Normally ring hallmarks are on the inside of a ring, requiring a special ‘swan-necked’ punch, but I was asked to produce one with the hallmarks on the outside.
Here the London Assay Office have applied ‘display’ marks that are deep and durable. I’ve also been able to employ one of my slightly larger straight punches.
One of the knuckles on the hinge of the clasp had torn through completely and the others were showing serious wear. It’s a really heavy bracelt and buts a lot of strain on the hinges. They were originally thin-walled tube, but I’ve replaced them with proper thick-walled hinge tube. The hinges should last for years and years now.
I’ve been casting solid silver ammonites for years – brooches, pendants, earrings, charms, rings, paperweights – and have a collection of fossils to cast from. However, I got myself into a complete muddle with descriptions of the various sizes, so I’ve developed a cunning plan.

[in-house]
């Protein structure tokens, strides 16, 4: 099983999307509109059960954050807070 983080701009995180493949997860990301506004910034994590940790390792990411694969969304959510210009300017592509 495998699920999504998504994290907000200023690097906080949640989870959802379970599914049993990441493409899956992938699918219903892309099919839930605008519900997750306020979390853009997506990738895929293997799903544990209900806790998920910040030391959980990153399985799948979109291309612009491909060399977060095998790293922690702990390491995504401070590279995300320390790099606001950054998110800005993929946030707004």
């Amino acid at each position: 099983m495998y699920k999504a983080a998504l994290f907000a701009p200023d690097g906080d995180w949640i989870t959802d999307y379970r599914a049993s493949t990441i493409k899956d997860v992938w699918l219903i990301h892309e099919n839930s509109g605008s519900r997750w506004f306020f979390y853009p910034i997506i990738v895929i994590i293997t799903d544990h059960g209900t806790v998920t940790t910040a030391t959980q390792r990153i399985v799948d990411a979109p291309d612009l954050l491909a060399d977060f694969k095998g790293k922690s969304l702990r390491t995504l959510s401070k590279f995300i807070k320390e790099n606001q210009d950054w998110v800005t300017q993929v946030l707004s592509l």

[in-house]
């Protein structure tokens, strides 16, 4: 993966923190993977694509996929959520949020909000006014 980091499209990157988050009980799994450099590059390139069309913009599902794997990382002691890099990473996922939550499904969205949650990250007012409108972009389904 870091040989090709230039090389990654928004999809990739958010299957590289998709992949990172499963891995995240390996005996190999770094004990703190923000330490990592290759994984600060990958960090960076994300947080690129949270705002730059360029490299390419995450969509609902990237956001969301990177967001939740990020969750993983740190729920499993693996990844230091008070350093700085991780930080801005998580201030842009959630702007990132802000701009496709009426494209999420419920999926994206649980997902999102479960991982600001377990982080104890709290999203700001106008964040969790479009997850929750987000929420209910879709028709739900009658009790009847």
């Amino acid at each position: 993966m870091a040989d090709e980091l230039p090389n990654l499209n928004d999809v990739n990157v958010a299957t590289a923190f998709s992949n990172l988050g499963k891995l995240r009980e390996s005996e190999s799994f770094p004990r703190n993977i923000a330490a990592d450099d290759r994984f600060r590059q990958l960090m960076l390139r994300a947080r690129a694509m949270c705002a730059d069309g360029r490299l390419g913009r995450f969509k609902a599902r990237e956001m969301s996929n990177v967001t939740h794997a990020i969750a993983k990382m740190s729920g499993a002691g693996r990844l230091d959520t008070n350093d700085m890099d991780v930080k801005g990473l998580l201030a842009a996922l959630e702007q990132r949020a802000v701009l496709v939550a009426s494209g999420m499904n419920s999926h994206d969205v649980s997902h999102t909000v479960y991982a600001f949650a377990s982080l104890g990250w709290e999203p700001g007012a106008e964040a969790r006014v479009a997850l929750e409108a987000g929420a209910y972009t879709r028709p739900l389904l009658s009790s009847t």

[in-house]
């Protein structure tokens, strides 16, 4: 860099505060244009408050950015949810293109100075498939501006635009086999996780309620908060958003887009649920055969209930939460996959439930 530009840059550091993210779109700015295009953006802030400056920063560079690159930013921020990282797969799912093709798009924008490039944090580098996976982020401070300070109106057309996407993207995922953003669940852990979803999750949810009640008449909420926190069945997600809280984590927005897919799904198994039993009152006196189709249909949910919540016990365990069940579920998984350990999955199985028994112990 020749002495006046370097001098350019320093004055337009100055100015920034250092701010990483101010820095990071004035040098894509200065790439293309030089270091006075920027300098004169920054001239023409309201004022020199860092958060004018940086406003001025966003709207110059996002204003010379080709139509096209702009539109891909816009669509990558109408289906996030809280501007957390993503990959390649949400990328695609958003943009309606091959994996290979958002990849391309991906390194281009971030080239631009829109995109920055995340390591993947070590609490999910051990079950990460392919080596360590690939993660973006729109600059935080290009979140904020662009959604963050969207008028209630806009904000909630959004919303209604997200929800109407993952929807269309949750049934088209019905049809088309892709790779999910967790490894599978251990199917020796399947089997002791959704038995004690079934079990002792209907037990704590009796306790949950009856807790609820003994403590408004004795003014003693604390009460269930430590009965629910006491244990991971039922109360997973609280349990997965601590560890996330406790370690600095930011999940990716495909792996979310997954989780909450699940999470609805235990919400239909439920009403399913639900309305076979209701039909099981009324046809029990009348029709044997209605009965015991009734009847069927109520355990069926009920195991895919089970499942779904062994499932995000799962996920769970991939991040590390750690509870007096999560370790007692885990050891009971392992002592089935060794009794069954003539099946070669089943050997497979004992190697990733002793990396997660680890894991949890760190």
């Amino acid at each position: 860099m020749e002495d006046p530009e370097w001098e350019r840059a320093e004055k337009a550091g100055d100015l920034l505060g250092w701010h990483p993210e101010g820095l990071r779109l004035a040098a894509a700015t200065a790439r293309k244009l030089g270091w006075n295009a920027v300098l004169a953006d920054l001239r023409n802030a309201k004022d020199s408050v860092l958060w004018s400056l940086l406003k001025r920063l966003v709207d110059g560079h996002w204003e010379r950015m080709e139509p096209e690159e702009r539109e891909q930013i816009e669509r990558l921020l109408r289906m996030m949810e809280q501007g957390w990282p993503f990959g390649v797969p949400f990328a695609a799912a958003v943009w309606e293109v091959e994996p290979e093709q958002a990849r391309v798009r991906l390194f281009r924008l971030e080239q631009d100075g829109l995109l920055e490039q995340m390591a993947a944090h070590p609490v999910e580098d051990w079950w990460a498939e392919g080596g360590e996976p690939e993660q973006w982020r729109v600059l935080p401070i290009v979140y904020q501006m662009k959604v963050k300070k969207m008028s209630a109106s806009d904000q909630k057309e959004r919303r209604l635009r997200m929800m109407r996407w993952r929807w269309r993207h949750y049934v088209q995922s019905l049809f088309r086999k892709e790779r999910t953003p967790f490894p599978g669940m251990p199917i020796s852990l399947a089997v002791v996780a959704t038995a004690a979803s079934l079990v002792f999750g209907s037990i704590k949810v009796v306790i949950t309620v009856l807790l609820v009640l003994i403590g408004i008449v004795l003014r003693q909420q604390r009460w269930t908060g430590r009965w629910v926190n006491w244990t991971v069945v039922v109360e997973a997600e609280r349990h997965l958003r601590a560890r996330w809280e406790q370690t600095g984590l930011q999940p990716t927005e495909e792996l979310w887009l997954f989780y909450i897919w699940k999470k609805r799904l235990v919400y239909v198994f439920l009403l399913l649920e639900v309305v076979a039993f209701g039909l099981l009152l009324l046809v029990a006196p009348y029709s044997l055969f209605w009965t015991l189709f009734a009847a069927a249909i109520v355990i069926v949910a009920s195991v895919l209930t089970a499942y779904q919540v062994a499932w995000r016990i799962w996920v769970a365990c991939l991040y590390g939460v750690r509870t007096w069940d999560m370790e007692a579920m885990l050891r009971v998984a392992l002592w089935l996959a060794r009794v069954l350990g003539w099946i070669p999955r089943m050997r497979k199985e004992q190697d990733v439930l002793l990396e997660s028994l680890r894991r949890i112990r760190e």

All my fossil ammonites now have a number and I’ve added the number to the description. Below you can see images of the fossils and their silver equivalents. I’ve added approximate sizes and approximate weights of the silver pieces.
Hopefully this will make it easier when you order from my shop as I will be relisting all the brooches, cufflinks, pendants and rings with their ‘size number’.
My pendants of the White Horse near Uffington, Oxfordshire are described earlier in this blog. I haven’t previously made a brooch – perhaps an obvious omission. Anyway I’ve done one now.
The owner is very pleased with it.
Just what the happy gardener needs
These are just over an inch (2.8cm) long excluding the clip. Available from my web shop. Hand forks or one of each are also options.